Should scientists challenge religious beliefs? Is religion inevitable in human society? Is religion harmful to society? Can science itself inspire spiritual wonder? Confrontation between science and religion has defined much public debate about religion in recent years, most lately in bestsellers portraying a clash between scientists and religious believers, such as Richard Dawkins' The God Delusion and Sam Harris's The End of Faith or Letter to a Christian Nation. But what does this 'us versus them' divide mean for society? This collection of essays gives voice to social scientists, natural scientists and theologians whose experience holds direct relevance on these major issues, and clarifies the position of science in the modern debate.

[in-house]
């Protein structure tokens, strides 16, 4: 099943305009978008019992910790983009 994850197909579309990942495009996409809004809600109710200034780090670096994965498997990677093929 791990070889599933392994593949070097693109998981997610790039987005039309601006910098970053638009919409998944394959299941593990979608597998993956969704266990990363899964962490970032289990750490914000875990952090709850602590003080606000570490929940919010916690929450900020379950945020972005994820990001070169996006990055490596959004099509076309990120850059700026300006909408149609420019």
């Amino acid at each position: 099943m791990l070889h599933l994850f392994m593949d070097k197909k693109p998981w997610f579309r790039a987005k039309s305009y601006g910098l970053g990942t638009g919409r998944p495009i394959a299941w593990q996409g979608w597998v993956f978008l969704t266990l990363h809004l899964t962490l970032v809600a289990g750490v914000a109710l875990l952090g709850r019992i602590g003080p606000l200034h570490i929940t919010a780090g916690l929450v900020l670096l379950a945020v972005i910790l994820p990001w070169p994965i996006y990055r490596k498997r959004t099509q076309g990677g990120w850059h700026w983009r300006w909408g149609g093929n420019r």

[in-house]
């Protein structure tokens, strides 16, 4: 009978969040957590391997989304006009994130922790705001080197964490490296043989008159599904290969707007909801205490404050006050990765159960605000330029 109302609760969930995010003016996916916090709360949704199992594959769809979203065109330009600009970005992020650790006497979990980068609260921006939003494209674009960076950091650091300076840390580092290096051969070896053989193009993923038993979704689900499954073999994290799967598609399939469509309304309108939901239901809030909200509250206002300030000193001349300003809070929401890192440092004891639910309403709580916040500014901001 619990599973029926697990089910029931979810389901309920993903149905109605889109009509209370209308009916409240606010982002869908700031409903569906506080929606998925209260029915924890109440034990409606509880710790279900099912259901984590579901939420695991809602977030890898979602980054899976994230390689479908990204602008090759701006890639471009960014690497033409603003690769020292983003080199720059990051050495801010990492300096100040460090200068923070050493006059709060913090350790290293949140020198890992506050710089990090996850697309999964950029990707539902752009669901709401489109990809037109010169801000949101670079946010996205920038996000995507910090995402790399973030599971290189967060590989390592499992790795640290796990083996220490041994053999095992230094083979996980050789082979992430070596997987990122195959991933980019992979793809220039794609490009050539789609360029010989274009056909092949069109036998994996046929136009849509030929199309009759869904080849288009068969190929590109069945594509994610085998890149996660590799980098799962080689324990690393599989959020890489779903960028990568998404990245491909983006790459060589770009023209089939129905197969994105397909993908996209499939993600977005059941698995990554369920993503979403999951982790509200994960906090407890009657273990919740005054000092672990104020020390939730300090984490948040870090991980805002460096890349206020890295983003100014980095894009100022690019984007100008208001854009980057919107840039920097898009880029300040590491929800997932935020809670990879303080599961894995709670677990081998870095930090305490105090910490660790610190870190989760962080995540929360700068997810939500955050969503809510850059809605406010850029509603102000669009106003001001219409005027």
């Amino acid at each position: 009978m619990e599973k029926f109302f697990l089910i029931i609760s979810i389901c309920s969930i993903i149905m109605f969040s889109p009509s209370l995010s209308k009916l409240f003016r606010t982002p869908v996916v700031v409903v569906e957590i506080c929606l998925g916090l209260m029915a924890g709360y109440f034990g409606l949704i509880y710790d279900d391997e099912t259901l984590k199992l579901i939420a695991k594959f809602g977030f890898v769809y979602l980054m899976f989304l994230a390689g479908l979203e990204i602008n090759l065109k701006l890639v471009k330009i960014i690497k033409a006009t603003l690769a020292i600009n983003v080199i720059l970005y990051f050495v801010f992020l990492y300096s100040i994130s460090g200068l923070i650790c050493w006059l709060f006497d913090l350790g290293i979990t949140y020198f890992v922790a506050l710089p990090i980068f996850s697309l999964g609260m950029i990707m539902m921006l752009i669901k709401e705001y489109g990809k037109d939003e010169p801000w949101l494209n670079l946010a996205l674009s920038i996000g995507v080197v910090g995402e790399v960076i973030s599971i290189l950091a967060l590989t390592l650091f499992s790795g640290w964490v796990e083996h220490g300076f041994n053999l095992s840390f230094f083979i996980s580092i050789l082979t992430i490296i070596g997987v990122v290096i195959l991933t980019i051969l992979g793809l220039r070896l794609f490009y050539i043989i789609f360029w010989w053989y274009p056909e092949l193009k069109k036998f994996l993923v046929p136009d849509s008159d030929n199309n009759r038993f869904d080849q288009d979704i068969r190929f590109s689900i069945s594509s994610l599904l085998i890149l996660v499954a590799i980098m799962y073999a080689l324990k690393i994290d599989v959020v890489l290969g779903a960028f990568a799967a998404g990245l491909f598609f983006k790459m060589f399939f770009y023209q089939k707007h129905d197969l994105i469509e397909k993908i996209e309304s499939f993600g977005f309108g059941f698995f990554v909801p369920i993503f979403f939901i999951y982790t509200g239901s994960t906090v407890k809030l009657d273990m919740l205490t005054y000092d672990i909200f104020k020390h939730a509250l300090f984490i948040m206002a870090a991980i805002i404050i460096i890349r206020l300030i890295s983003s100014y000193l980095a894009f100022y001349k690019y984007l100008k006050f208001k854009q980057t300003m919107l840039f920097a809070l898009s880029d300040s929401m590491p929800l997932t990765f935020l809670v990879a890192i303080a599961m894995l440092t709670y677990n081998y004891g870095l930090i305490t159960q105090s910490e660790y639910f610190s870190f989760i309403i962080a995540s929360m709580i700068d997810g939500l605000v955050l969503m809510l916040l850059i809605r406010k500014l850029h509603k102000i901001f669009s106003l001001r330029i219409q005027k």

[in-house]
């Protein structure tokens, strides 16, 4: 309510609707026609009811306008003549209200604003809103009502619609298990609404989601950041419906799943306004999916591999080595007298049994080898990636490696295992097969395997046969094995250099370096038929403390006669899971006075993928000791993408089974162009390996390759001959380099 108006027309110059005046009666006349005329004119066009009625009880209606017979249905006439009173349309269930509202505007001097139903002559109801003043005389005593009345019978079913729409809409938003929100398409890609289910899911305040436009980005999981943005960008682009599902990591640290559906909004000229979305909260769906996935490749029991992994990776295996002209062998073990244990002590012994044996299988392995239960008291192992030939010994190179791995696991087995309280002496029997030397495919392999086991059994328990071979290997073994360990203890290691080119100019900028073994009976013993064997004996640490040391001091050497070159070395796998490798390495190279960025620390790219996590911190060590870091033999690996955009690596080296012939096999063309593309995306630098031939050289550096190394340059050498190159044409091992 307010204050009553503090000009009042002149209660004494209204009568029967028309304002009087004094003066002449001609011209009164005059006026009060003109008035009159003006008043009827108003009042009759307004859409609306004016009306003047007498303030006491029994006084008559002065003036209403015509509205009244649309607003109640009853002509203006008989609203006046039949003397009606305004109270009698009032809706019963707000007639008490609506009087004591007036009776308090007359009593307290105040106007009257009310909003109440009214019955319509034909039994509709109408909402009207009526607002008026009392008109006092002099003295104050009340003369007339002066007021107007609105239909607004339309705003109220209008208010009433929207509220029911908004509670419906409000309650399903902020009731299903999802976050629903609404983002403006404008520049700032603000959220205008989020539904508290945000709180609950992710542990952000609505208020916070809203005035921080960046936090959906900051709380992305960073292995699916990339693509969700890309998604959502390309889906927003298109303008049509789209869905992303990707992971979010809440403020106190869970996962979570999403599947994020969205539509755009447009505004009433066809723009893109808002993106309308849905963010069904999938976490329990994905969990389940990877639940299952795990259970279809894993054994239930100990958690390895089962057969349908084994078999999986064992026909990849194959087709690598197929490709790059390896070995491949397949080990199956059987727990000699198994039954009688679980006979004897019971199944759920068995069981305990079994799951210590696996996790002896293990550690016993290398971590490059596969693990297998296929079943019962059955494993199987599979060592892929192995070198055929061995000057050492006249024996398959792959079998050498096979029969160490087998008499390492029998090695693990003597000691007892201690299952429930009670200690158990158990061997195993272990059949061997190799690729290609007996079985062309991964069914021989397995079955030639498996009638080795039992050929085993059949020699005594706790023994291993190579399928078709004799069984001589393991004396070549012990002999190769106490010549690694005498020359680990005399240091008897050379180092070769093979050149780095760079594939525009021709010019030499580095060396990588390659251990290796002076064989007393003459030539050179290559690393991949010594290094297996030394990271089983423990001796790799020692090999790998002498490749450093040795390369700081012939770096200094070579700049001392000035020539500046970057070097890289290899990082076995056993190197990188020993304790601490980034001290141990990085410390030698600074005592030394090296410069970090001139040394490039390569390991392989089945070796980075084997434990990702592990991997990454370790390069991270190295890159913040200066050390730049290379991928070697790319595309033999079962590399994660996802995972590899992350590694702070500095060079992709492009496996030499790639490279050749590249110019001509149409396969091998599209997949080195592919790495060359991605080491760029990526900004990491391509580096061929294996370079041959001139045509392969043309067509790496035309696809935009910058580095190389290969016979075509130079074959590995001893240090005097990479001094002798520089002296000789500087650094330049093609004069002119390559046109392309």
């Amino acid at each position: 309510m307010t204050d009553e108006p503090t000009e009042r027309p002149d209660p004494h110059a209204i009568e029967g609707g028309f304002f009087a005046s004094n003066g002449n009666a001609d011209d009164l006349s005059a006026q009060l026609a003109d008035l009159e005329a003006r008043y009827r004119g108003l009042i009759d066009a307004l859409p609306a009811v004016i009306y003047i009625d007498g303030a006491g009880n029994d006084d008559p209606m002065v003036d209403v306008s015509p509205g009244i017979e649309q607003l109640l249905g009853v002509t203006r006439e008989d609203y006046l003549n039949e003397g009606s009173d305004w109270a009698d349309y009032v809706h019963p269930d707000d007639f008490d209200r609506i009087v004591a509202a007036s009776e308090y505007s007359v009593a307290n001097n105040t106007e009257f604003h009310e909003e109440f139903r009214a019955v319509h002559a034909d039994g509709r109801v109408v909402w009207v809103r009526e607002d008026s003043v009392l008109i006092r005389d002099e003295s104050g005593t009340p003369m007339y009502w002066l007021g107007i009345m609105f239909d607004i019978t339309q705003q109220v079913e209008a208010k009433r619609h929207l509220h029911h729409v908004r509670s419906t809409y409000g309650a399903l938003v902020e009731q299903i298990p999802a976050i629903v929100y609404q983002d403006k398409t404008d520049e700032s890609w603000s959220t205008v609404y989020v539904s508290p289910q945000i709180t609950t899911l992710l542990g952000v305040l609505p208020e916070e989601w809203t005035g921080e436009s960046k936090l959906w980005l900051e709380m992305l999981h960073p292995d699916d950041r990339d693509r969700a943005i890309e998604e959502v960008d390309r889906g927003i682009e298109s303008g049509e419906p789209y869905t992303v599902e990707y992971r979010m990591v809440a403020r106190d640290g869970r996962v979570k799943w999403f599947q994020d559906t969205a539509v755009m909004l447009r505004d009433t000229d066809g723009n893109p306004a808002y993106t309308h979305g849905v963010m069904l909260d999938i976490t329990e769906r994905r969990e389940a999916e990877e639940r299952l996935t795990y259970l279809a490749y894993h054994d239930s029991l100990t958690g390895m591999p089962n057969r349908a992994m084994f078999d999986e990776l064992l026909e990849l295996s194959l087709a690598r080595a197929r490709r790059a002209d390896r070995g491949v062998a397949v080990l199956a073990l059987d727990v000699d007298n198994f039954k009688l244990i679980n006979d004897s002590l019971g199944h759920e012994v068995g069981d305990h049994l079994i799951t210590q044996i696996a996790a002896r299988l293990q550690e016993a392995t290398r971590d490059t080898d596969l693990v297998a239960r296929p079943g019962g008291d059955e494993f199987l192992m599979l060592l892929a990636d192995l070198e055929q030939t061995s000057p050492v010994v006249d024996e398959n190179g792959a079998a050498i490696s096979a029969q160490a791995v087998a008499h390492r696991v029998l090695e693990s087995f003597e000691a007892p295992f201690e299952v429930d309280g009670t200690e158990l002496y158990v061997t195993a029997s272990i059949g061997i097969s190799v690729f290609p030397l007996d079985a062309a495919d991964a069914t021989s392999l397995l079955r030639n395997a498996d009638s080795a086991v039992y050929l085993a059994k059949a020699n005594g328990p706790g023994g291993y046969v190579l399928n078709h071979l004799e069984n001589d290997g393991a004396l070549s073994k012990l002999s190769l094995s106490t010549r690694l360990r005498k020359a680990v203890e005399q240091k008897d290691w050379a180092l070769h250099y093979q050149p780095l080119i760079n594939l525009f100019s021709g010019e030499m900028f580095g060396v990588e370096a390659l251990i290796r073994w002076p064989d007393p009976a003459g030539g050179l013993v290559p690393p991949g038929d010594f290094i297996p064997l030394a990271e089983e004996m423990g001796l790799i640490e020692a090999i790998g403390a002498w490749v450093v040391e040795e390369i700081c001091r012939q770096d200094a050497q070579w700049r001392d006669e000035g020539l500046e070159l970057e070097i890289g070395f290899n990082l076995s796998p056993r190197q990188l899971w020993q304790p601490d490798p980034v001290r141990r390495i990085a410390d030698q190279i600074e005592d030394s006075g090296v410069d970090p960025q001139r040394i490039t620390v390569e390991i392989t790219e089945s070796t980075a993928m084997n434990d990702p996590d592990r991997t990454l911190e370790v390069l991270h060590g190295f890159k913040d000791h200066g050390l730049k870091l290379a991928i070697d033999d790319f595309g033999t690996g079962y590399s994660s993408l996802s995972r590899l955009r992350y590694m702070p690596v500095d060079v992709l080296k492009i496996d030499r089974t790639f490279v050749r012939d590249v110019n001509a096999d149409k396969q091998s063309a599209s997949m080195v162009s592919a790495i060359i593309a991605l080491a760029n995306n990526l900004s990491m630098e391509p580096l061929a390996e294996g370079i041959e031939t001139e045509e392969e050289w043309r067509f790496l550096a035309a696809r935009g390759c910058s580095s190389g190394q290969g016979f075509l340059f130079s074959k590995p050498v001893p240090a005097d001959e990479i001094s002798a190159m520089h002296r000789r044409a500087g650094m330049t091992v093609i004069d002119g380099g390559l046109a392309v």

Includes contributions by Mary Midgley (University of Newcastle Upon Tyne, UK), Denis Alexander (Cambridge University, UK), Richard Roberts (Lancaster University, UK), Bob Layton (Durham University, UK), Simon Coleman (Sussex University, UK), Michael Shermer (Executive Director of the Sceptics Society and monthly columnist for Scientific American), Lewis Wolpert (University College London, UK), Andrew Newberg (University of Pennsylvania), Timothy Taylor (University of Bradford, UK), Steven Mithen (University of Reading, UK), David Sloan Wilson (Binghamton University), Herbert Maschner (Idaho State University), Ian Reader (University of Manchester, UK), Hiroko Kawanami (Lancaster University, UK), Andrian Kreye (Süddeutsche Zeitung), John Hedley Brooke (Oxford University, UK), Gordy Slack (Author of The Battle Over The Meaning Of Everything), Seth Shostak (Seti Institute), William Calvin (University Of Washington), and David Wilkinson (Durham University, UK).